The Caps' motto coming into this season has been "Stay Angry." I had my unspoken reservations then (really, honest!) but I didn't say anything, mainly because I took my reservations to be a product of my introverted, stoic personality (though you'd best judge that yourself ;) )rather than a reflection on what is best for the Washington Capitals. Given the team's recent struggles, though, I'm getting the feeling that my gut instinct on "Stay Angry" was correct all along.
Here are some reasons why I don't like it:
1) It's simply not possible. They always say that the regular season is a marathon, not a sprint (as are the playoffs, to an extent), and you're risking getting burned out at some point during the season.
2) You can't control yourself. If you ask me, the "problem" of poor showings against inferior teams is not a problem at all--rather, it shows that the team knows when to elevate their games, and they tend to raise their games to an appropriate level for elite opponents (2ell, prior to this season, at least). There is also the extra issue of being "angry" at the wrong time--do we really want playoff-intensity Ovechkin in Game 30 of the regular season? Nope.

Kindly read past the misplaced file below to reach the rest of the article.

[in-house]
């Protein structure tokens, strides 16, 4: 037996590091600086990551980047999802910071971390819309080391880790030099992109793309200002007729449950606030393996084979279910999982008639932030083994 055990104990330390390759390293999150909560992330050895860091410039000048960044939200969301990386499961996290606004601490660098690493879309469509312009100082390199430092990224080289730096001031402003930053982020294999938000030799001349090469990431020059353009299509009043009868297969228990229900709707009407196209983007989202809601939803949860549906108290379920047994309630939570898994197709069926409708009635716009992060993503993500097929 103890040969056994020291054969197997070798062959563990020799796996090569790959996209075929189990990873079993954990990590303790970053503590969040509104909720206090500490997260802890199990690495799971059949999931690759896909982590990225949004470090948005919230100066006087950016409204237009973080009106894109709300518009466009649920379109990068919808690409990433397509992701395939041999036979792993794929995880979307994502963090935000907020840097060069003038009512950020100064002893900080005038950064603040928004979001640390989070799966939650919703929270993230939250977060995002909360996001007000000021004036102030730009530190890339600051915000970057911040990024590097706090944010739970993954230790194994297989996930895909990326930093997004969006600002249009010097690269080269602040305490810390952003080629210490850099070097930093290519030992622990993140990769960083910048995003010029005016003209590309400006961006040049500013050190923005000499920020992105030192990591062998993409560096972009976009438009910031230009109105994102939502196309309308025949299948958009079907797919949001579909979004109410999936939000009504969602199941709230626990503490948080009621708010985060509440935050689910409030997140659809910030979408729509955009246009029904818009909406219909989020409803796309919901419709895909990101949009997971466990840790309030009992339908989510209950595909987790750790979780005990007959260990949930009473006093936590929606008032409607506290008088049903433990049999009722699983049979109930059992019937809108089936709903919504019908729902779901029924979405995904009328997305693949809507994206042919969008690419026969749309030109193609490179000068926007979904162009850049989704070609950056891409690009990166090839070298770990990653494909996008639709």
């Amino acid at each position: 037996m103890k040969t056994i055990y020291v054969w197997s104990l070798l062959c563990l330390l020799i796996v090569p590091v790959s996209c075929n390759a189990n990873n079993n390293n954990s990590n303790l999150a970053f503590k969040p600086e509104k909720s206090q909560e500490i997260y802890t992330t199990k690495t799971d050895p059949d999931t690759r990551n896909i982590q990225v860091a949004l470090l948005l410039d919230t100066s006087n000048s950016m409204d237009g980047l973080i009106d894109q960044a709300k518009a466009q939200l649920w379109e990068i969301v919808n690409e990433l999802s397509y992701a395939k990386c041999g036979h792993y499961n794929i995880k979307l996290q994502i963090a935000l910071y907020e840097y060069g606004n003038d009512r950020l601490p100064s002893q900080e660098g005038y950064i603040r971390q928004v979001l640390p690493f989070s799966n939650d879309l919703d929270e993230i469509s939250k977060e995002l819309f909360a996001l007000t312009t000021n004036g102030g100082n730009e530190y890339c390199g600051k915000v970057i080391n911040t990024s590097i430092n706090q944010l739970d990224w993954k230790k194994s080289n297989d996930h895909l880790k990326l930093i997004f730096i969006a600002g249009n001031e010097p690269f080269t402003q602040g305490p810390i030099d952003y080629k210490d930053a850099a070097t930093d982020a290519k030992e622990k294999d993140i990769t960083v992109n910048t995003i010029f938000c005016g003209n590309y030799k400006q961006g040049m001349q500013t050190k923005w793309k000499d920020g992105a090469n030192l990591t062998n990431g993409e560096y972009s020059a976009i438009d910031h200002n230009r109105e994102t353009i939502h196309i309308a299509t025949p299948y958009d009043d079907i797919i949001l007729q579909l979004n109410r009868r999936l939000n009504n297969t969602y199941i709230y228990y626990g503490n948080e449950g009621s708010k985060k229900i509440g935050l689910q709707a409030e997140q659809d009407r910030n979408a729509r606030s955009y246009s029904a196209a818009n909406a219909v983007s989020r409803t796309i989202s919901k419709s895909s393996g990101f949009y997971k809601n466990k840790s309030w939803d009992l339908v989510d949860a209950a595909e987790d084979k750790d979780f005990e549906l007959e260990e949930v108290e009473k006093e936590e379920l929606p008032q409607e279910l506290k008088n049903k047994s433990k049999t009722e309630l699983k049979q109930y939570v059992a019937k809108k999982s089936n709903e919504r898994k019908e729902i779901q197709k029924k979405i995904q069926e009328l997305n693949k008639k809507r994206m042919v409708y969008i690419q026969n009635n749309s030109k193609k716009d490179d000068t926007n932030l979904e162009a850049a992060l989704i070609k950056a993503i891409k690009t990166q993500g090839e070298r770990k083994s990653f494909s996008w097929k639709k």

3) Anger isn't the right emotion. Seriously, what is there to be angry about? They're angry at who? Themselves? The right emotion is "determined," if you ask me. They should be determined never to have slow playoff starts or lose game 7s. They are plenty determined when trailing a series, but not so much given the chance to close it out. The elimination game for the opponent is often cited as the hardest game to win, and thus far the Capitals are 1-5 over the last 3 years.
The Hershey Bears are 8-3 with a chance to advance in the playoffs over the same time frame.
4) They're not having fun. One of the trends I've seen that really troubles me is the lack of happiness after a goal. I'm glad Alex Ovechkin and Mike Green don't pile up at center ice after a regular season goal anymore, don't get me wrong, but I wish I saw some more evidence that the team is really enjoying itself. I think the happy, run-and-gun, all winning-is-fun attitude has been lost quite a bit since Bruce Boudreau took over almost three years ago. Heck, I even feel it in the way Joe Beninati calls the games nowadays.